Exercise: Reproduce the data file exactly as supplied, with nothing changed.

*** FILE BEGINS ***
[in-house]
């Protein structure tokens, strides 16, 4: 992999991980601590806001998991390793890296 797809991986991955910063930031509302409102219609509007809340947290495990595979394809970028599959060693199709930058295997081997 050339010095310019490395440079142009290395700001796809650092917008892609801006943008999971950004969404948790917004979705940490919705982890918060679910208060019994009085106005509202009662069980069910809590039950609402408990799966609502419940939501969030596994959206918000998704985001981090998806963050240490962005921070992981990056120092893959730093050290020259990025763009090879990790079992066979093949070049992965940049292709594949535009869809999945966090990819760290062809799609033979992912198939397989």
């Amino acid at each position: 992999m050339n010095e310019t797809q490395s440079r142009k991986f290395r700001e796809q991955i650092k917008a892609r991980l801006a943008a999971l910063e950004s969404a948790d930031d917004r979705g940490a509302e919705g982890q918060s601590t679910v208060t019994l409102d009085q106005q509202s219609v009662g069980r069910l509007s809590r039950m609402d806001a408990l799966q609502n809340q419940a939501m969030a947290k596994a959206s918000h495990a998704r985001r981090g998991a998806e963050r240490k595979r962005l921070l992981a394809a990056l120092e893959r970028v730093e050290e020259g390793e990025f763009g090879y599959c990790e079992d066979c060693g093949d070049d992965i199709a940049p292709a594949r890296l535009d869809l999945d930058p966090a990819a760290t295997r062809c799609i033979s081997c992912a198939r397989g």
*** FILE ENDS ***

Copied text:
[in-house]
């Protein structure tokens, strides 16, 4: 992999991980601590806001998991390793890296 797809991986991955910063930031509302409102219609509007809340947290495990595979394809970028599959060693199709930058295997081997 050339010095310019490395440079142009290395700001796809650092917008892609801006943008999971950004969404948790917004979705940490919705982890918060679910208060019994009085106005509202009662069980069910809590039950609402408990799966609502419940939501969030596994959206918000998704985001981090998806963050240490962005921070992981990056120092893959730093050290020259990025763009090879990790079992066979093949070049992965940049292709594949535009869809999945966090990819760290062809799609033979992912198939397989």
């Amino acid at each position: 992999m050339n010095e310019t797809q490395s440079r142009k991986f290395r700001e796809q991955i650092k917008a892609r991980l801006a943008a999971l910063e950004s969404a948790d930031d917004r979705g940490a509302e919705g982890q918060s601590t679910v208060t019994l409102d009085q106005q509202s219609v009662g069980r069910l509007s809590r039950m609402d806001a408990l799966q609502n809340q419940a939501m969030a947290k596994a959206s918000h495990a998704r985001r981090g998991a998806e963050r240490k595979r962005l921070l992981a394809a990056l120092e893959r970028v730093e050290e020259g390793e990025f763009g090879y599959c990790e079992d066979c060693g093949d070049d992965i199709a940049p292709a594949r890296l535009d869809l999945d930058p966090a990819a760290t295997r062809c799609i033979s081997c992912a198939r397989g």